-- Lifting one end of the plank.

View David's profile

David

23 posts in 189 days


#12 posted 08-16-2017 07:23 PM

Thanks all.

-- David Tab

View Vindex's profile

Vindex

76 posts in 638 days


#13 posted 08-16-2017 07:37 PM

The problem with restoring a plane is that you cannot do it if you don’t know how a properly tuned plane should feel. I would recommend getting an already tuned vintage #4 or #5 (the #5 is more versatile, but the #4 is better suited to cutting boards). There are probably some people on this forum who would sell you a working-condition plane for a reasonable price. I know that Don @ http://www.timetestedtools.net/ is a member of LJ and sells restored/repaired planes on his site. Some of them are tuned and ready to work right away (and he indicates which ones are already in good working condition).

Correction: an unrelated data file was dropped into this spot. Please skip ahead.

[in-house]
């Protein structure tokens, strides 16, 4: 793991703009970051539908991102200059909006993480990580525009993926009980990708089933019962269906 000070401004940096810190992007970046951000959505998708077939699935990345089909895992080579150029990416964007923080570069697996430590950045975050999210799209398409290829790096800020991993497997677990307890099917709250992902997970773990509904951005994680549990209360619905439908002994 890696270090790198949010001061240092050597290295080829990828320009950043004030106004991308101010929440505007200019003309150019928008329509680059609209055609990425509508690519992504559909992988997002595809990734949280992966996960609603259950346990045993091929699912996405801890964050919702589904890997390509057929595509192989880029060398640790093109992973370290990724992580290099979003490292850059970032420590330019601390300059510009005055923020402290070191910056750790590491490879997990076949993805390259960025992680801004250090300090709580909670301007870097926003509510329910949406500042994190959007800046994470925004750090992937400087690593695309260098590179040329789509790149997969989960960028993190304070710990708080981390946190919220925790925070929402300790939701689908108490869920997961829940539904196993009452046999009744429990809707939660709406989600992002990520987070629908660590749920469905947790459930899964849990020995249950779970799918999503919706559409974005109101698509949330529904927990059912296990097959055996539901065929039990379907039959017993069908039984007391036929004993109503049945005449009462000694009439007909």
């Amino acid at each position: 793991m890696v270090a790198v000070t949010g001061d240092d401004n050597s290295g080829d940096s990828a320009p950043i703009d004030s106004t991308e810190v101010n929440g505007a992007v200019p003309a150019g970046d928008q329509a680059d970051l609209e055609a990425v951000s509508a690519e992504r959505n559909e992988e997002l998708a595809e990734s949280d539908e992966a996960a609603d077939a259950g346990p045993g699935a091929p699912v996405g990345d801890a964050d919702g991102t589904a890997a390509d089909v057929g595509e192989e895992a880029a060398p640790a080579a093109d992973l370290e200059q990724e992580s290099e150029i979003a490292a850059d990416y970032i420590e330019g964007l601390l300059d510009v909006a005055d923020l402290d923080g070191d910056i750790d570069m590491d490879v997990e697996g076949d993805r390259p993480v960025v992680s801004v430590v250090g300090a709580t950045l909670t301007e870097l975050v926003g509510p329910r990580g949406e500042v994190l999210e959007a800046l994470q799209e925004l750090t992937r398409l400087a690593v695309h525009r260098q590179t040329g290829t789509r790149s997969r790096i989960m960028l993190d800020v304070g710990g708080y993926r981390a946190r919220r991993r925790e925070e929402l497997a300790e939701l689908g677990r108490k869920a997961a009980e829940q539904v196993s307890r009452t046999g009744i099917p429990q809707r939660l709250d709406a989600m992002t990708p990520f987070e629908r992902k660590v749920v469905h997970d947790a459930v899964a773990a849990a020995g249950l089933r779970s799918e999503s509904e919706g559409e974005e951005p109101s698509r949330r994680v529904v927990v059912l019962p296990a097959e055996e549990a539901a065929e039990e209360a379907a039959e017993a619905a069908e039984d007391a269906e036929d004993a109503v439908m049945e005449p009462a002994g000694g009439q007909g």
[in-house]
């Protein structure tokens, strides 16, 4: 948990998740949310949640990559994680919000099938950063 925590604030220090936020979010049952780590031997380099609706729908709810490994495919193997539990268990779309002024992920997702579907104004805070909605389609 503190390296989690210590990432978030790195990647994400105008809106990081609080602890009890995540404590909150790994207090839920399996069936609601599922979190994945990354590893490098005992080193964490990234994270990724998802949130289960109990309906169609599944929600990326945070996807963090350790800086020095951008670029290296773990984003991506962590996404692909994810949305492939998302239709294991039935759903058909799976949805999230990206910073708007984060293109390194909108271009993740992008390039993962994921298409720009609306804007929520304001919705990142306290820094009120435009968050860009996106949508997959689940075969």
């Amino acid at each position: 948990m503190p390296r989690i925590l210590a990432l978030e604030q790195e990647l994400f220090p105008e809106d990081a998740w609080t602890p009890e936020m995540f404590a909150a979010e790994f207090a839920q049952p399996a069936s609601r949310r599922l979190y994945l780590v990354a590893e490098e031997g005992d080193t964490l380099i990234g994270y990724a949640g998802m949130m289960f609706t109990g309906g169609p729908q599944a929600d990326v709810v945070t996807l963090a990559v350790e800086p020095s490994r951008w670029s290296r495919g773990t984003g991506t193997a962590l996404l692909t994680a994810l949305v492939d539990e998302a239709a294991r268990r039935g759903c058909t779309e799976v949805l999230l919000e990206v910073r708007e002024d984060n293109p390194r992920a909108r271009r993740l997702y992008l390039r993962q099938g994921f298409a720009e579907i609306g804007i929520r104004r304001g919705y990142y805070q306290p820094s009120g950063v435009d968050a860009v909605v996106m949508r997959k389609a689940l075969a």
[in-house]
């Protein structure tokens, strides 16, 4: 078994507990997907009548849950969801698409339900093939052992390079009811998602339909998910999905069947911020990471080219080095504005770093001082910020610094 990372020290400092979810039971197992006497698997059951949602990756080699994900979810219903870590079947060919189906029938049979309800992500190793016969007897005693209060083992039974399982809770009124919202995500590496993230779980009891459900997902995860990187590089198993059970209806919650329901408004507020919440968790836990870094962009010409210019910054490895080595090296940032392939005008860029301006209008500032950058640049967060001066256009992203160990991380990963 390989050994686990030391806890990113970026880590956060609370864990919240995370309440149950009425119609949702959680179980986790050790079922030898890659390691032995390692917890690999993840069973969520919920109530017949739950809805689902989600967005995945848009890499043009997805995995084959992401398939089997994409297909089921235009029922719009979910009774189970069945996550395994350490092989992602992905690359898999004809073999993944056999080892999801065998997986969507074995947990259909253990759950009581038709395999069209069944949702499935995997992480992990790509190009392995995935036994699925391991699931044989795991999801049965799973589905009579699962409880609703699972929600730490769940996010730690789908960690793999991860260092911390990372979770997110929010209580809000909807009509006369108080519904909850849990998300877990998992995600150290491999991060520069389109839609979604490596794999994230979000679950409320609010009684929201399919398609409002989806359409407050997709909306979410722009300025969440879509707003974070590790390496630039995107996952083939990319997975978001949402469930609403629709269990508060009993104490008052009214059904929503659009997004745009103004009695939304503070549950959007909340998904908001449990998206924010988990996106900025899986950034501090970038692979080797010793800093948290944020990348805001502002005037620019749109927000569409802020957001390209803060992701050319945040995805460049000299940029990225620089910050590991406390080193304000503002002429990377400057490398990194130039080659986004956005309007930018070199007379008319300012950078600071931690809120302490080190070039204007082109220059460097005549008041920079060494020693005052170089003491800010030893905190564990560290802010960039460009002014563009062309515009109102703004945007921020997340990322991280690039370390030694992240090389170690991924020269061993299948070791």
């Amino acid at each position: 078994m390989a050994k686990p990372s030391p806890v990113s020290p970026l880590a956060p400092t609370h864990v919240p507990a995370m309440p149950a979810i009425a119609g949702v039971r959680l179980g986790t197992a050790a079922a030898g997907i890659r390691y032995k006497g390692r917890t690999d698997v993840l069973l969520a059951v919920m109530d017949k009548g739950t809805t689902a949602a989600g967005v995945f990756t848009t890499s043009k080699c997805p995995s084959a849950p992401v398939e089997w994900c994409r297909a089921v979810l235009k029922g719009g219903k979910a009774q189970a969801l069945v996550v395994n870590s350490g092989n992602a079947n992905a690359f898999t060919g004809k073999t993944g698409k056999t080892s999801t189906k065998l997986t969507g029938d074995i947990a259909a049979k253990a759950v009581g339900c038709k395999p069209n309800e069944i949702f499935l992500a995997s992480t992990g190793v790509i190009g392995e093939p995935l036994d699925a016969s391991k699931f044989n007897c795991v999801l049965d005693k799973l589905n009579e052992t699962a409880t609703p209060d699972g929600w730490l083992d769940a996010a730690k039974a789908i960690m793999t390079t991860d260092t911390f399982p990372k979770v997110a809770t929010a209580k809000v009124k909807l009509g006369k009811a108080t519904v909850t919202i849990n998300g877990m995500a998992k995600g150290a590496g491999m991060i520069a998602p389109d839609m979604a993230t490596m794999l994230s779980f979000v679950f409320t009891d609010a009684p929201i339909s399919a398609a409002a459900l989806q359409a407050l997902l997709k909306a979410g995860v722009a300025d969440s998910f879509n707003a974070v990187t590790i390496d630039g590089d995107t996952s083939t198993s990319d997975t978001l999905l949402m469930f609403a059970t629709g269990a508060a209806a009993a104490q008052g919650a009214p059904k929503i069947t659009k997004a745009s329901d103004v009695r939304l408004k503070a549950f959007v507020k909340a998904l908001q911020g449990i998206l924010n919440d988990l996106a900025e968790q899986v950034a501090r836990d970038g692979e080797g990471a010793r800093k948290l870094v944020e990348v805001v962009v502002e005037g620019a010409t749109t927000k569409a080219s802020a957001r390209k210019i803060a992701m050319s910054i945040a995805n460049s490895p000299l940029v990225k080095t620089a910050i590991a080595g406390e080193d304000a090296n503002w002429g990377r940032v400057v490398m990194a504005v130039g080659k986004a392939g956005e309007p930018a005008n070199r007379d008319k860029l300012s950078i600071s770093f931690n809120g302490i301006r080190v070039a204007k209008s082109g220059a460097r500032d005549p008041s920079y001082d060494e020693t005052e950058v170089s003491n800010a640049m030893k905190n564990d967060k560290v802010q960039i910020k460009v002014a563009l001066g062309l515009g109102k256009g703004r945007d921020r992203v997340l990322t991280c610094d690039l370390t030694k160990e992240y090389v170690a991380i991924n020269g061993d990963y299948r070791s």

View BurlyBob's profile

BurlyBob

4958 posts in 2081 days


#14 posted 08-16-2017 08:13 PM

David, let me be the voice of experience! Don’t buy and restore an older Stanley!!! It will lead you down the road to a serious addiction! It will cause you to spend serious hours and dollars buying them and learning everything there is out there in the world about them. I’m certain you have many better things to do with your life. Heed my words of warning!!!

View TheFridge's profile

TheFridge

8160 posts in 1302 days


#15 posted 08-16-2017 08:21 PM

I have a Stanley 4 & 5 to be restored that will be looking for a home soon.

-- Shooting down the walls of heartache. Bang bang. I am. The warrior.

showing 1 through 15 of 35 replies

Have your say...

You must be signed in to reply.

DISCLAIMER: Any posts on LJ are posted by individuals acting in their own right and do not necessarily reflect the views of LJ. LJ will not be held liable for the actions of any user.

Latest Projects | Latest Blog Entries | Latest Forum Topics

HomeRefurbers.com